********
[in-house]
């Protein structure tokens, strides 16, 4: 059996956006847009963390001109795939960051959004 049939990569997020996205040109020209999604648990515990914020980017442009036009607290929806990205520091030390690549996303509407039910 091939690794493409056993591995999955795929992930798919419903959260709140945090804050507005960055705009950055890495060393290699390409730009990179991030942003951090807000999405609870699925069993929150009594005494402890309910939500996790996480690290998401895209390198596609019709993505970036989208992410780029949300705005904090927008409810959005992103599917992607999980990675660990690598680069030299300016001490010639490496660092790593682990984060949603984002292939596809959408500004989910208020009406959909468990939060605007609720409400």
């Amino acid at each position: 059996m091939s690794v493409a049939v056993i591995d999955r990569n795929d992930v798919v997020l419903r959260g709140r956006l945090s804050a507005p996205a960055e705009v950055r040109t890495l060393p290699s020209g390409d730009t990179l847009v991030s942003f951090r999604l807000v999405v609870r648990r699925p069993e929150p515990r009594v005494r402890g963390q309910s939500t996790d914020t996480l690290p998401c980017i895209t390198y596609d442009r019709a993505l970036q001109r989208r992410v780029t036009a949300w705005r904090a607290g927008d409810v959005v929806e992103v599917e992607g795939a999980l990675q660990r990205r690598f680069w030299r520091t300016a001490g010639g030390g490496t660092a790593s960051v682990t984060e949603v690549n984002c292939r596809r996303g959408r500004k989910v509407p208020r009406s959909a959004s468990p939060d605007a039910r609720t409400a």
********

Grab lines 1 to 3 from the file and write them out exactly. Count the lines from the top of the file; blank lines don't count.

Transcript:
[in-house]
């Protein structure tokens, strides 16, 4: 059996956006847009963390001109795939960051959004 049939990569997020996205040109020209999604648990515990914020980017442009036009607290929806990205520091030390690549996303509407039910 091939690794493409056993591995999955795929992930798919419903959260709140945090804050507005960055705009950055890495060393290699390409730009990179991030942003951090807000999405609870699925069993929150009594005494402890309910939500996790996480690290998401895209390198596609019709993505970036989208992410780029949300705005904090927008409810959005992103599917992607999980990675660990690598680069030299300016001490010639490496660092790593682990984060949603984002292939596809959408500004989910208020009406959909468990939060605007609720409400």
């Amino acid at each position: 059996m091939s690794v493409a049939v056993i591995d999955r990569n795929d992930v798919v997020l419903r959260g709140r956006l945090s804050a507005p996205a960055e705009v950055r040109t890495l060393p290699s020209g390409d730009t990179l847009v991030s942003f951090r999604l807000v999405v609870r648990r699925p069993e929150p515990r009594v005494r402890g963390q309910s939500t996790d914020t996480l690290p998401c980017i895209t390198y596609d442009r019709a993505l970036q001109r989208r992410v780029t036009a949300w705005r904090a607290g927008d409810v959005v929806e992103v599917e992607g795939a999980l990675q660990r990205r690598f680069w030299r520091t300016a001490g010639g030390g490496t660092a790593s960051v682990t984060e949603v690549n984002c292939r596809r996303g959408r500004k989910v509407p208020r009406s959909a959004s468990p939060d605007a039910r609720t409400a």